Extra dollars come in on county sales tax

Posted 6/18/19

The $13.68 million sales tax approved by Park County voters has turned out to be a more than $14.69 million tax — and counting.

The extra $1 million that had come into county coffers through …

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Extra dollars come in on county sales tax

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The $13.68 million sales tax approved by Park County voters has turned out to be a more than $14.69 million tax — and counting.

The extra $1 million that had come into county coffers through the end of May can only be used on the projects that were OK’d by voters, such as improvements to Absaroka Street in Powell.

Voters agreed to pay an extra 1 percent tax on sales back in 2016. That temporarily raised the tax rate from 4 to 5 percent to pay for upgrades to roads, bridges, sewer systems and other infrastructure projects across Powell, Cody, Meeteetse and rural Park County.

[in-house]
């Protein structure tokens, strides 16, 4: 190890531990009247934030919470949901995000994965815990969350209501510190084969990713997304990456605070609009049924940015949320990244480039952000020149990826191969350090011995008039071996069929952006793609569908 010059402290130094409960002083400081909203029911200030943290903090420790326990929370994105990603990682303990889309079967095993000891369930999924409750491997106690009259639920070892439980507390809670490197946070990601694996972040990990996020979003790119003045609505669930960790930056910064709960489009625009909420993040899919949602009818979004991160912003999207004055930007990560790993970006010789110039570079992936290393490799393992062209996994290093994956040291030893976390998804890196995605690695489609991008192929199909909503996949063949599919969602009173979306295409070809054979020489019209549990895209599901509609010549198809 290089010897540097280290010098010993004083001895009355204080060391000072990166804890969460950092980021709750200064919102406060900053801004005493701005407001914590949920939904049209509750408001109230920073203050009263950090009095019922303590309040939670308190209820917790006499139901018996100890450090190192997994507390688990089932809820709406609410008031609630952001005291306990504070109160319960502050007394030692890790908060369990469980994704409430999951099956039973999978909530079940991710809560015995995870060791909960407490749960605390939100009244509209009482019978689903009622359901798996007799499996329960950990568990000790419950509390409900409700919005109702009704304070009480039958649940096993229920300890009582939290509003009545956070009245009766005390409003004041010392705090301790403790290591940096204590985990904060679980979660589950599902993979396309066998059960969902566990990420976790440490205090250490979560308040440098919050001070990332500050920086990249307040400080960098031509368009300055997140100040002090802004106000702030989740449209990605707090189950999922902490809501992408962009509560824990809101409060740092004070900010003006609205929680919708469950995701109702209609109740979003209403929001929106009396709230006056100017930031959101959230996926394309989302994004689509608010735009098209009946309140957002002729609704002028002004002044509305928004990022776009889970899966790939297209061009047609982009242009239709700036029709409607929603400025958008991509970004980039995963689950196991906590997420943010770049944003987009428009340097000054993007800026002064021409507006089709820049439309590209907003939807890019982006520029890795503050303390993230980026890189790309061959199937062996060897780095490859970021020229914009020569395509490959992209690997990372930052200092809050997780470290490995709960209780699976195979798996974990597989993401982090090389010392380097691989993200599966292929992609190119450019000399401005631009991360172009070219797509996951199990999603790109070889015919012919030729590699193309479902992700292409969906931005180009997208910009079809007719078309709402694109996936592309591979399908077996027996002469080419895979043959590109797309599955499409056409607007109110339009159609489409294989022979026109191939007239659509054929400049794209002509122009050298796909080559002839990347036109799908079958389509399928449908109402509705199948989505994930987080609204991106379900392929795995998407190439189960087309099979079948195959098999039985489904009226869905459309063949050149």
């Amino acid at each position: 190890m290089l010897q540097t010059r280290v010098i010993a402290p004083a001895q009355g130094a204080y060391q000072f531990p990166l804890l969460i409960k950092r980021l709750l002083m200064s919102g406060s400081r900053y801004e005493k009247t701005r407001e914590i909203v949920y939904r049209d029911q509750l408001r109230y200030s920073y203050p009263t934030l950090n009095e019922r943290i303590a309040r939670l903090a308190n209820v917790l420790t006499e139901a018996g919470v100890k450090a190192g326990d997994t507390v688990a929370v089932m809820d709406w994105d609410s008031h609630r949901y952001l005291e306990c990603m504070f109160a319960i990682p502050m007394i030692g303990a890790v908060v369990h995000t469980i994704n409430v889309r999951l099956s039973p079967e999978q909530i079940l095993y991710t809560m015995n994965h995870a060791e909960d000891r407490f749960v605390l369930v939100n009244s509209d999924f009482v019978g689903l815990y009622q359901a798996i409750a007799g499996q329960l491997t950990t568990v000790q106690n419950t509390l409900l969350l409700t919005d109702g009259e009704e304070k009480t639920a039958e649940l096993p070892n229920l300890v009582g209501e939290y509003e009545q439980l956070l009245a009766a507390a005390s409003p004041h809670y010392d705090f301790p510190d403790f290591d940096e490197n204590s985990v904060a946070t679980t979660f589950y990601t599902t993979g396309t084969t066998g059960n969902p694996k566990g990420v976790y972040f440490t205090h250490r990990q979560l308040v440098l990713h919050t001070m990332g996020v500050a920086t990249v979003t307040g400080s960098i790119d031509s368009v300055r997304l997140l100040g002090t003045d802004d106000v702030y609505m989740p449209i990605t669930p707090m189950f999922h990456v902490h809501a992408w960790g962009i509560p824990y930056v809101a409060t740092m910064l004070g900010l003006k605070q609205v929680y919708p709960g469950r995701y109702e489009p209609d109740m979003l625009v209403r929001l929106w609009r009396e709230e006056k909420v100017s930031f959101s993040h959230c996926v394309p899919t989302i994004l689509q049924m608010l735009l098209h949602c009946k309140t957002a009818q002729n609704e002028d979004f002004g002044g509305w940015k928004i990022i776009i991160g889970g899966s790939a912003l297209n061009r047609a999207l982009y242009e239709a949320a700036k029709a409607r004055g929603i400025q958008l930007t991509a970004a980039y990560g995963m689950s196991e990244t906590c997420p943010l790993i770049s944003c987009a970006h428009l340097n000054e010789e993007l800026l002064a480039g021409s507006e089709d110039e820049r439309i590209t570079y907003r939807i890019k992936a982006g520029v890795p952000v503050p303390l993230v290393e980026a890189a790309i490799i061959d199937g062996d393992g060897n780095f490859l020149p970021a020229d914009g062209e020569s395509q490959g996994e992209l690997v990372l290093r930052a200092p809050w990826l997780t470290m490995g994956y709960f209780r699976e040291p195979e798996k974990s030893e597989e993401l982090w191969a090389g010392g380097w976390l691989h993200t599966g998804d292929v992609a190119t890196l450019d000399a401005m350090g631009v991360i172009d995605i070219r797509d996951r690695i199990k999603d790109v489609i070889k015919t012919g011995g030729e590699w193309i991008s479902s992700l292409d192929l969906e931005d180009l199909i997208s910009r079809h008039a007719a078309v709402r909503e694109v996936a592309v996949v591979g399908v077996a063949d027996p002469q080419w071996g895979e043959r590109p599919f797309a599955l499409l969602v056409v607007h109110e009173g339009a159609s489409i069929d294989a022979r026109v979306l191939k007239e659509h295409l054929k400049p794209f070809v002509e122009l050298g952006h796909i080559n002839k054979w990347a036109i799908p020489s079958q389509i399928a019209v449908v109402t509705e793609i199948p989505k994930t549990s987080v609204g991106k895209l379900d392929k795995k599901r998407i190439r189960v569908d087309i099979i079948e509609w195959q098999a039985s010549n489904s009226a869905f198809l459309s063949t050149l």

All of the extra money will be divvied up based on the same percentage as the rest of the tax dollars. Of the money that’s come in so far, the City of Cody is set to receive an extra $369,000 (above the $5 million it had been set to receive), the City of Powell is getting an extra $315,000 (above the $4.25 million plan), the county is getting an extra $160,000 (over $2.43 million) and the Town of Meeteetse is getting another $214,000 (above the initial $1.5 million).

Elected officials guessed it would take 30 months to collect the $13.68 million approved by voters, projecting it would end this October. However, business was better than expected in Park County, and leaders were able to instead end the tax on April 1.

Shutting off the tax is not as simple as, say, flipping a light switch. Tax dollars sometimes trickle into the Wyoming Department of Revenue months after the actual sale, making it difficult to determine exactly how much money has been raised.

Further, to give vendors enough time to prepare, the state only allows counties to change their tax rate at the start of a quarter. So, the full $13.68 million and a little bit extra had been raised by the end of February, the tax had to continue through the end of March.

The county received another $514,685 of sales taxes in April from the extra 1 percent tax, but that figure dropped to $93,000 in May and a smaller sum is expected to trickle in this month.

The tax was approved by voters in 2016 by a roughly 53-47 percent margin.

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